Miles Davis’s Kind of Blue

cover artWell. This is a bit daunting. Where to start. Erm … Miles Davis’s Kind of Blue is not only the most popular jazz album in history (recorded and released in 1959, it’s still selling some 5,000 copies every week. In the U.S. alone. It’s probaby the most written-about jazz album in history. With the possible but not very likely exception of Coltrane’s A Love Supreme, or maybe Miles’ own Bitches Brew, both similarly trend-setting albums. Just Google its title and see how many results you get! But, here I go with my two bits.

There’s a good reason that Kind of Blue is the biggest-selling jazz album in history. Now, I’m hardly a jazz historian, or even much of a jazz writer; American roots music is more my game. But this is one album that, even if you don’t much like jazz, you just might enjoy. In fact, I’d hazard a guess that it’s the only jazz album in many collections (if you don’t count those old Tijuana Brass or 1960s lounge recordings, that is).

And I would venture that its popularity comes from its accessibility. Even if you know nothing about jazz, it just reaches out its loving arms and welcomes you in, from the very first notes of Bill Evans’ piano and Paul Chambers’ double bass in the introduction to “So What.” Unlike the Miles’ and Coltranes’ and Bird’s (among others) be-bop excursions, or the acid-jazz-rock fusion of Bitches Brew and its successors, Kind of Blue isn’t daunting and forbidding jazz, understandable only to the cognoscenti. It’s deep, yes, but it’s also melodic and friendly. And supremely romantic.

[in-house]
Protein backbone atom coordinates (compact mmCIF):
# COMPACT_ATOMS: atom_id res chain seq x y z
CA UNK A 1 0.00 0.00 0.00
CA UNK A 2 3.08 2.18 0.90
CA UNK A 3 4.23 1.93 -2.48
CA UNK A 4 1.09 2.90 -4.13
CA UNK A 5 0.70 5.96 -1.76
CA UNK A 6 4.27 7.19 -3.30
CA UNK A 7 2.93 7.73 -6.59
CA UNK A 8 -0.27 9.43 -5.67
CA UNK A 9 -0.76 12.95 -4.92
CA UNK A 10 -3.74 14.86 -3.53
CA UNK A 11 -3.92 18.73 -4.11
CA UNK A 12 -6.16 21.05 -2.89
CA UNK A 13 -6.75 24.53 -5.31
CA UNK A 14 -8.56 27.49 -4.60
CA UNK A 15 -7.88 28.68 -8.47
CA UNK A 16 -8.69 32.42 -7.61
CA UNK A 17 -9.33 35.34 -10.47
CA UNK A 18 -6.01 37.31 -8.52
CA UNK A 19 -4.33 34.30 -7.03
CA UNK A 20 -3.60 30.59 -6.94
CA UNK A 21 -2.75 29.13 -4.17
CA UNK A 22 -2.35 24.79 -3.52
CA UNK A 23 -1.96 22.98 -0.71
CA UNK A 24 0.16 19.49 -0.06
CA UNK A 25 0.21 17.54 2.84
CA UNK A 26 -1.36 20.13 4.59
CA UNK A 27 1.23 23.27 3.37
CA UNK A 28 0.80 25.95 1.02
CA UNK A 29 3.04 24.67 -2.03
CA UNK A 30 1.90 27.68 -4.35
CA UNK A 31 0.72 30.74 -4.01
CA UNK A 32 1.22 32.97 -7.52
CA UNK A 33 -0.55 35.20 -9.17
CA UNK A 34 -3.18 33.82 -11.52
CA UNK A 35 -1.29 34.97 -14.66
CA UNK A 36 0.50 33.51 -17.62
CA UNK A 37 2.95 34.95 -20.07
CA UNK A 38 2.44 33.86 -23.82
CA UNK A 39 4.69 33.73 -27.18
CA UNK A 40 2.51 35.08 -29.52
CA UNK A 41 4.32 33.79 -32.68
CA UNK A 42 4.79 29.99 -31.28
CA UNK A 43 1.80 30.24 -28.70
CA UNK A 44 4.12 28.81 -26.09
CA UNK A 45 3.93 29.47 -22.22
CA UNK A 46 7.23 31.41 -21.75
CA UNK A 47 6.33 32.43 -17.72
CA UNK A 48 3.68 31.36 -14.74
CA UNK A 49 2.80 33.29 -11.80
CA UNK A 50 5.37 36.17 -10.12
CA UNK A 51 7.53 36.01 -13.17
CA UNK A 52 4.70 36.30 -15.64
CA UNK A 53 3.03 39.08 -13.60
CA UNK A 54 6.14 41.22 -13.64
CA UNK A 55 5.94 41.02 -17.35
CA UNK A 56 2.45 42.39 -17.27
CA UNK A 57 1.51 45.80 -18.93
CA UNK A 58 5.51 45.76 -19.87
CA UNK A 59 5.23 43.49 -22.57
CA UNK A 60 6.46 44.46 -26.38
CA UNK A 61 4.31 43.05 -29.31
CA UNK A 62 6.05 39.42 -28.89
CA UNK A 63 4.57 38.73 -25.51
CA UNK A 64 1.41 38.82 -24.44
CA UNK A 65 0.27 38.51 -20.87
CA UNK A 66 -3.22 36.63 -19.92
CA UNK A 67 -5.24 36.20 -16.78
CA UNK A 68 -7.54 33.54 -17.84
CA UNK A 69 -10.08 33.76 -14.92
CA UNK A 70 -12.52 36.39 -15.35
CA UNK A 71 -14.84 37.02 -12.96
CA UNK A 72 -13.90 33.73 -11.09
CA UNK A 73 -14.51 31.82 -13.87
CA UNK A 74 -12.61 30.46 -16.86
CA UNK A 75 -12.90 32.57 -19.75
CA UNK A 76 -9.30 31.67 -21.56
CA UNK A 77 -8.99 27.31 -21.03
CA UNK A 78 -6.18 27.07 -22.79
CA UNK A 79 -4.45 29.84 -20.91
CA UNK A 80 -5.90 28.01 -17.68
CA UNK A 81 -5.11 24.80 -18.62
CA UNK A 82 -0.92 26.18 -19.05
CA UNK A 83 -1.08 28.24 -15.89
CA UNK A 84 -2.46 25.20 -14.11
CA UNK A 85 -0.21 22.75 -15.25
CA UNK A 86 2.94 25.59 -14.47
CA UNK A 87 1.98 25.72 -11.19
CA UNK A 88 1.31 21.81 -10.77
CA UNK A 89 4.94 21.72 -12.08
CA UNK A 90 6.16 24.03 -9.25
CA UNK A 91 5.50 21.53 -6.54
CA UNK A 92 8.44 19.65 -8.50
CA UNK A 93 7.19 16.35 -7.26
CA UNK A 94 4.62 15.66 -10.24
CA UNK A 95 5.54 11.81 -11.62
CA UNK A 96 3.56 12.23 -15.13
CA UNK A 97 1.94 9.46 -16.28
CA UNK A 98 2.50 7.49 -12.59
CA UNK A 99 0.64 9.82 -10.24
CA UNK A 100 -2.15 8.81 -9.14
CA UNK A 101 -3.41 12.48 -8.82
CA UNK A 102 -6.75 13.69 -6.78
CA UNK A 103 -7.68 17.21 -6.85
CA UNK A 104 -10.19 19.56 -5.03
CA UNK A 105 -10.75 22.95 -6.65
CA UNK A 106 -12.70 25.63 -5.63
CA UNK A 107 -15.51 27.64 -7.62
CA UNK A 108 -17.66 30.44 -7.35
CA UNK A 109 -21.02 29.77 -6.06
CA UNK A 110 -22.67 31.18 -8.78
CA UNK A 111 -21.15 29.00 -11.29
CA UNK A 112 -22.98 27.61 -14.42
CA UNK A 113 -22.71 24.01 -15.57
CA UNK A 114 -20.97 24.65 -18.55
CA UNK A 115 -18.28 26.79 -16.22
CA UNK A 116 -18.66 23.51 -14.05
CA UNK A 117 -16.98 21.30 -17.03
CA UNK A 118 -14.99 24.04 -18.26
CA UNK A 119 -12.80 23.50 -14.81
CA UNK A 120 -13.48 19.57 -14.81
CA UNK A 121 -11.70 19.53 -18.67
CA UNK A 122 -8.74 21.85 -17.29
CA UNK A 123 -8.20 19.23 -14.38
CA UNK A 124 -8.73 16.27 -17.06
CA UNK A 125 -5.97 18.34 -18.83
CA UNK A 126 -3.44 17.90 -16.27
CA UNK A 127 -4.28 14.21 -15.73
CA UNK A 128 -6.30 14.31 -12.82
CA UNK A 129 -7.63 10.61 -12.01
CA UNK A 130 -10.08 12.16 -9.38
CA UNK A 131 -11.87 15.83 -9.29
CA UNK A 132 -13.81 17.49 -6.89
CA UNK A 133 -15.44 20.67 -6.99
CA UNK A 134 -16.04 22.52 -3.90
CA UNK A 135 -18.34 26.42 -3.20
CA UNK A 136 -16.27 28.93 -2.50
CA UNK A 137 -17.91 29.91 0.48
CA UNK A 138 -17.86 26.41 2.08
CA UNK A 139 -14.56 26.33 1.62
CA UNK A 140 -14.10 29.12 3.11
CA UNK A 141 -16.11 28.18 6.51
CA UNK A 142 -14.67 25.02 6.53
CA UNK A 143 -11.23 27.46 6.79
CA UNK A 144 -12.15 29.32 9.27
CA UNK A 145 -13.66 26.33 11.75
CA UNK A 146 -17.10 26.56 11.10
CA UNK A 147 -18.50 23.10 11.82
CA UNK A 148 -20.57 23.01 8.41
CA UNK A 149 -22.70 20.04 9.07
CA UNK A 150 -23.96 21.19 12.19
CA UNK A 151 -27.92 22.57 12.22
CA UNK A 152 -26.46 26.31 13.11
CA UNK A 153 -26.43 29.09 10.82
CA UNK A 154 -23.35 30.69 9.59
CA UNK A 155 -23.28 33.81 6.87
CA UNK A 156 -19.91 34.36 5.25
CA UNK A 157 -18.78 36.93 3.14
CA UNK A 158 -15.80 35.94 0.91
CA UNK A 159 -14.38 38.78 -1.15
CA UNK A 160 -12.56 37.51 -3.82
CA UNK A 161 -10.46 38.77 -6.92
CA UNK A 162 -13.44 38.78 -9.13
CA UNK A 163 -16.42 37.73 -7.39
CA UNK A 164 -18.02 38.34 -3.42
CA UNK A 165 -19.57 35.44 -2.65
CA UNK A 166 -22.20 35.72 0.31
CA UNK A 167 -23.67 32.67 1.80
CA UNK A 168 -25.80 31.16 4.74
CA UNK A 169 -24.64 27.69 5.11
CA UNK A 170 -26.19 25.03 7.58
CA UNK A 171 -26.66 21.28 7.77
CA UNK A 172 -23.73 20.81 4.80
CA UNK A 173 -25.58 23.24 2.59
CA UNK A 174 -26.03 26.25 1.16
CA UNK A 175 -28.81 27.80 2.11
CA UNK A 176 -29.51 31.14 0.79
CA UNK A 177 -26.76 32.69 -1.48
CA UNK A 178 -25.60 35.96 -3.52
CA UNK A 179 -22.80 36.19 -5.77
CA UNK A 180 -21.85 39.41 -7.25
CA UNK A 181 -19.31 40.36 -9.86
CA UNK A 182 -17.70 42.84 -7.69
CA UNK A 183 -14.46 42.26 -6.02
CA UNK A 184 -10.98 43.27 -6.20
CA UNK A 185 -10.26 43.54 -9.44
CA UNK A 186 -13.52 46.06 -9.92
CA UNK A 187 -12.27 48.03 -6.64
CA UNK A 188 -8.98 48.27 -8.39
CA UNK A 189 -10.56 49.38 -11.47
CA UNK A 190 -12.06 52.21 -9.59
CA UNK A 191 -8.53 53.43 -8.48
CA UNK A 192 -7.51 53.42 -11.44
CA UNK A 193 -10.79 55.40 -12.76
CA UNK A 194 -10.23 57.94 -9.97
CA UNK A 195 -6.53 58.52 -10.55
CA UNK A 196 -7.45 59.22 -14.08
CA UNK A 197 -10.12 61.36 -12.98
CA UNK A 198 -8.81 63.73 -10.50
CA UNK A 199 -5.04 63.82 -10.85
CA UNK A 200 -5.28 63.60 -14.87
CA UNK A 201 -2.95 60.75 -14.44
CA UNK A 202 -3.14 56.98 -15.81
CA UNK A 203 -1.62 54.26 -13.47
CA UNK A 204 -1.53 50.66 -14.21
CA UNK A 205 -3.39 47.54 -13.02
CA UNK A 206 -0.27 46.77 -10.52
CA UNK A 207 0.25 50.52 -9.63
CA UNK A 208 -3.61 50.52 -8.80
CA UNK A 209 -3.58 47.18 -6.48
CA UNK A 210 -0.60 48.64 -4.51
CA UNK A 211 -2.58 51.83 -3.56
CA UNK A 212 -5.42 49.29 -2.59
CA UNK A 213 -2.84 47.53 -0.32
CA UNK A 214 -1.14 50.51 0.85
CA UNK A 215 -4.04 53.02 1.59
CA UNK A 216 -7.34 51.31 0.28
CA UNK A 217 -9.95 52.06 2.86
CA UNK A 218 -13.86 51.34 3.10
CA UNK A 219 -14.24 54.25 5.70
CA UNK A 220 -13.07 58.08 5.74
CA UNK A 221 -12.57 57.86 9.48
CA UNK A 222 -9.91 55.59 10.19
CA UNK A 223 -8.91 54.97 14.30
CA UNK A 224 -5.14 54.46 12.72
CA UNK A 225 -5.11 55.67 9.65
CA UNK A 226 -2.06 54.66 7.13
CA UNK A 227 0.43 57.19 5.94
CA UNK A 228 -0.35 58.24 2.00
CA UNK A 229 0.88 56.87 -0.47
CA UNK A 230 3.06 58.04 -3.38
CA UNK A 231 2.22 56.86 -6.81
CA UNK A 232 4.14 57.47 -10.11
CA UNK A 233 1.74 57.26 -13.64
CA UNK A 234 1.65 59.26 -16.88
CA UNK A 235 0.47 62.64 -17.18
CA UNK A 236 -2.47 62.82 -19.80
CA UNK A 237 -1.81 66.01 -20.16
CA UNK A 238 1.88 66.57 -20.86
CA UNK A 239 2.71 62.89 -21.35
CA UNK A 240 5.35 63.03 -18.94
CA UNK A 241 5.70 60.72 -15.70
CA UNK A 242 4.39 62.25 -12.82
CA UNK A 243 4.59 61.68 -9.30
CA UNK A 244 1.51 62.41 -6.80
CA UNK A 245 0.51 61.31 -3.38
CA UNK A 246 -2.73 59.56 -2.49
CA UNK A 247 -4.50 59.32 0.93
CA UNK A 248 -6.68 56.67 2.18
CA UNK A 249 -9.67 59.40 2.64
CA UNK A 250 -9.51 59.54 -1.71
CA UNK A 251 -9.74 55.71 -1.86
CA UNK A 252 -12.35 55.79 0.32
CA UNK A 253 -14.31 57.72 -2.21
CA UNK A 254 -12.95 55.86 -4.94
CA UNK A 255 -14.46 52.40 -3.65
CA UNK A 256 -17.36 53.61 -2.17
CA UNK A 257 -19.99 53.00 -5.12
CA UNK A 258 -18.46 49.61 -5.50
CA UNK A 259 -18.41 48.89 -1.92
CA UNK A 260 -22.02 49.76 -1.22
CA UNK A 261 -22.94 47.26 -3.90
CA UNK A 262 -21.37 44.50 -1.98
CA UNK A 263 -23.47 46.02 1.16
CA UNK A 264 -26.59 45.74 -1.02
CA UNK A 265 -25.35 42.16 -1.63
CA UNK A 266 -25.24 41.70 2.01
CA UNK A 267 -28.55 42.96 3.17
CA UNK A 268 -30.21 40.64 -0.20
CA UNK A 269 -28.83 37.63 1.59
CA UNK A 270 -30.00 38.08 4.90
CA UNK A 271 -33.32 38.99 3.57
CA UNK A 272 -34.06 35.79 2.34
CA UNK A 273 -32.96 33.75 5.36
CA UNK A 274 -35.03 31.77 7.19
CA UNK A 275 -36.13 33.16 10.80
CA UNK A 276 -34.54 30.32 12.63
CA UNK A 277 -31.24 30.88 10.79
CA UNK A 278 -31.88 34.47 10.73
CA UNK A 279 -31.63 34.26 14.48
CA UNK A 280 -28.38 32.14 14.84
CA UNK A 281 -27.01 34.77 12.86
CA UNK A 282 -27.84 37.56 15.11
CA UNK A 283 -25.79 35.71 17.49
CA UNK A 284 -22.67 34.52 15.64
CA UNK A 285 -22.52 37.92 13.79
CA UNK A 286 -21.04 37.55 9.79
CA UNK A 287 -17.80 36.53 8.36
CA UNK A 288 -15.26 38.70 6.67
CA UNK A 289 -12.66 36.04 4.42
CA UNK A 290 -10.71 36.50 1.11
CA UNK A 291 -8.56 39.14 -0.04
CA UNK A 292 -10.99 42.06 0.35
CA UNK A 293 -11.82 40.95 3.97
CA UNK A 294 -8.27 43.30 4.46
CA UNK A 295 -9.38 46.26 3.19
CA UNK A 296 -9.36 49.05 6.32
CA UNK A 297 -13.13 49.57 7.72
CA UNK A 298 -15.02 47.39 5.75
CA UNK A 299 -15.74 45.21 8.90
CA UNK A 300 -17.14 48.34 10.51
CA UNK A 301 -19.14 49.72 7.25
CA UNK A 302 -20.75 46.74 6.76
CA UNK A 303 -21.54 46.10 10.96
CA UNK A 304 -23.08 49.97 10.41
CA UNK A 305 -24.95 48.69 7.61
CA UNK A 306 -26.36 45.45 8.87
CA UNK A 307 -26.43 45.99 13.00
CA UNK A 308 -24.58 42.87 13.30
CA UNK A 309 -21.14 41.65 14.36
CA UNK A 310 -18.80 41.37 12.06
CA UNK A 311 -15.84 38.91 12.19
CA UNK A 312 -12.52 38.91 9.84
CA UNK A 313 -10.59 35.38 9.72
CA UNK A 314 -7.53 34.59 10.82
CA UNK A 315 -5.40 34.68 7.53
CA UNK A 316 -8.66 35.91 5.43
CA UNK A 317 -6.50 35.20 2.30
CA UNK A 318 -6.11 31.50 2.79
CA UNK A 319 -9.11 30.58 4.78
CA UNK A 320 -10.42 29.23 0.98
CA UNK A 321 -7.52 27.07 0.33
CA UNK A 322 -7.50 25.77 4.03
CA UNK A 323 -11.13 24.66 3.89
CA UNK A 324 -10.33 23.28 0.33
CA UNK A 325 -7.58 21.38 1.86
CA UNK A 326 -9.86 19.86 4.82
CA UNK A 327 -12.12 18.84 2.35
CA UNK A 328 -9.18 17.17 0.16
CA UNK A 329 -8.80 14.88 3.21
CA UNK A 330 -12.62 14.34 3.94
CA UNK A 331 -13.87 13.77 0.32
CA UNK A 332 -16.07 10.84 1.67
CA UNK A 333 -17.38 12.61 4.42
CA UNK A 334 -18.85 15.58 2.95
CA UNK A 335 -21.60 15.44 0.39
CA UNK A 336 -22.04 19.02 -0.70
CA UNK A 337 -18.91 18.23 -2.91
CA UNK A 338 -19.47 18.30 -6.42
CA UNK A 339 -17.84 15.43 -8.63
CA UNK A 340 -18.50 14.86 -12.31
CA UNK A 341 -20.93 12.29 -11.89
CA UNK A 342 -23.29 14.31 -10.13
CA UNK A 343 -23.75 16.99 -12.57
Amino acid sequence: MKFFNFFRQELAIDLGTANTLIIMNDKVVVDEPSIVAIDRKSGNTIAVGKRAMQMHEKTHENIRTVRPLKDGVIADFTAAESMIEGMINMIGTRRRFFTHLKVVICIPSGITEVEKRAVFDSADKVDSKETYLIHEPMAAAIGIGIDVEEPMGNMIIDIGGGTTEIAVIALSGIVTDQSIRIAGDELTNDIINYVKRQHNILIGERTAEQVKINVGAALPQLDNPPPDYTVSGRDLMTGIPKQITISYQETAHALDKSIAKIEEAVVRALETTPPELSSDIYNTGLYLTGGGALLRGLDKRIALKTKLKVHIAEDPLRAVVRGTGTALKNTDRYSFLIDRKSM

If you are one of the five or six people in the record-buying world who doesn’t own at least one copy of Kind of Blue, or if you own a copy but would like to learn a little bit more about what makes it so special, so popular, so accessible, this DualDisc edition may be for you. The DualDisc presents the music CD on one side and a DVD on the other — one disc, two programs. The CD side contains the newly remastered edition from the late ’90s, with clear warm sound, and at the correct pitch; all previous editions had been a bit sharp, because they were taken from a reel that recorded slightly slow. It also contains an alternate take of the final track, “Flamenco Sketches,” as did the previous remaster.

The DVD side also has a complete version of the album with bonus track, in 5.1 multichannel Surround Sound that is fabulous. It sounds great even on my cheap Costco DVD player through my TV’s little speakers. If you have a newer CD player that’ll play music from DVD, this’ll be a real treat.

Plus it has a 25-minute documentary on the album’s creation and its impact. The film isn’t as interesting as it could have been; it’s mostly talking heads of musicians old (Herbie Hancock, Shirley Horn) and young (MeShell NdegeOcello, Q-Tip) and some celebrities, Bill Cosby and Ed Bradley, who were young jazz fans when Kind of Blue was new. The best is Jimmy Cobb, drummer on the sessions and the only surviving member of the sextet that created the music. He’s still sharp, and interesting, and funny. There are some still photos from the sessions, and some brief audio clips of Miles talking in the studio between takes, and of a Bill Evans interview from some years back, and some good bits with Hancock demonstrating at the keyboard and rhapsodizing about how and why this music is so wonderful. And of course the soundtrack is superb. It’s still mostly heads talking about jazz, but it’ll help you understand a little bit about what makes the album tick and its place in jazz history. That and the DVD version of the album tracks, and Robert Palmer’s essay in the booklet, make it valuable to neophyte and connoisseur alike.

(Columbia, 1959; Columbia/Legacy DualDisc edition, 2004)

Gary Whitehouse

Gary has been reviewing music, books and more at the Green Man Review since sometime in the previous Millennium. He lives in a mostly hipster-free part of Oregon, where he enjoys dogs, books, music, the outdoors, and craft beer, cider, and coffee.

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